Sufism has long been associated with whirling dervishes. Given Islam eschews alcohol, the divine intoxication Sufis sought had to be achieved by other means. One way was to whirl oneself into a trance-like state.
In The Infidel’s Garden, Marjit explains the history of the Dervishes to Pieter:
I tell him the story of the poet Rumi; how he heard men hammering gold and, enchanted by the rhythmic beat, stretched out both his arms and started spinning in a circle. His followers saw his ecstasy and have whirled ever since.
The Mawlawi order was founded in 1273 by followers of the poet Rumi after his death. Some Christians at the time regarded all this whirling as a sign of devilish possession. But as Marjit explains, the objective of the dervishes was the opposite:
“The dervishes believe they are turning towards the truth, Sir. They believe through their whirling they abandon their lower selves and ascend through mind and love to perfection.”
This discussion happens during one of their erotically charged encounters where their ideological differences, rather than driving them apart, simply feed lust’s fire. Consumed by her conflicting feelings for Pieter, Marjit has these thoughts:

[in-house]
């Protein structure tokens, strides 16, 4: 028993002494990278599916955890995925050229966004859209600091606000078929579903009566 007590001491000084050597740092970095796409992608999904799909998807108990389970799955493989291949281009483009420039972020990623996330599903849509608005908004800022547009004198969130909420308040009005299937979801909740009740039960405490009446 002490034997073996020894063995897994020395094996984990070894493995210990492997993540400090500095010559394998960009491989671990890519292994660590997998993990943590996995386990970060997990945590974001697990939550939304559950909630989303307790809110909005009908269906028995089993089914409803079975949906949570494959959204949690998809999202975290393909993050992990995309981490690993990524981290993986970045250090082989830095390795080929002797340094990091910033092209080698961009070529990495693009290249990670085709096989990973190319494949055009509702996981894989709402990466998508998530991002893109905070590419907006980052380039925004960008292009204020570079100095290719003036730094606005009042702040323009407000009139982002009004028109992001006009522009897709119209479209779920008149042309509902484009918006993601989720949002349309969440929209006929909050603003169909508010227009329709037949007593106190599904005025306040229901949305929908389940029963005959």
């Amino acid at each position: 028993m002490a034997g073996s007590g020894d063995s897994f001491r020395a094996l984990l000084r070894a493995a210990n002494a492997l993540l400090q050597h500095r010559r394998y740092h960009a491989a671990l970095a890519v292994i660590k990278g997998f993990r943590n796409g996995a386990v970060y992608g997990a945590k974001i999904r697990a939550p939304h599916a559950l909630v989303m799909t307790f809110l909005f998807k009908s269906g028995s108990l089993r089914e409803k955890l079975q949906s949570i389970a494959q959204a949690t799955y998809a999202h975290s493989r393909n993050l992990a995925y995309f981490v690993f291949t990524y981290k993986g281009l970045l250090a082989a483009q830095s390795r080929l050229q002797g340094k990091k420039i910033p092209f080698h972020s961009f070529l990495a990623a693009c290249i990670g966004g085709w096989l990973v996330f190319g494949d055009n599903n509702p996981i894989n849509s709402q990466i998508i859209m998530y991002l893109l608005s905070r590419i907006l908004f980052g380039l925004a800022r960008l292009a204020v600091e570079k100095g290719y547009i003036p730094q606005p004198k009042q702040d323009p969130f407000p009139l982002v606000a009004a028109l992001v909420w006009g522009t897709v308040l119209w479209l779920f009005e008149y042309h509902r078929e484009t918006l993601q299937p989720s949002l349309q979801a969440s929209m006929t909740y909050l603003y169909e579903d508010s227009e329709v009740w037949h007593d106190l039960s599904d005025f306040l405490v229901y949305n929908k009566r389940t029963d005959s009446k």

I want to whirl with you…. I want to abandon everything I know and be lost in the endless night of your body. And, afterwards, I want to crawl with you on the Earth like a worm and fornicate with you like the beasts in the fields.
It’s worth mentioning here that women were forbidden from whirling in front of an audience as religious conservatives considered it a sin. Even gentle, inclusive Sufism had its blind spots.
The revolving of the dervishes is said to reflect the physical state of all of existence. Blood revolves through the body. The earth revolves around the sun. Electrons revolve around the nucleus of an atom. Of course people didn’t know a great deal about orbits of planets or indeed about electromagnetism back then, but it just goes to show they were on to something.
Sometimes religions intuit truths science later reveals. Zoroaster predicted indoor lighting, planes and cars (plus of course the birth of Christ). Christ promised to return. Some say he already has. Twice.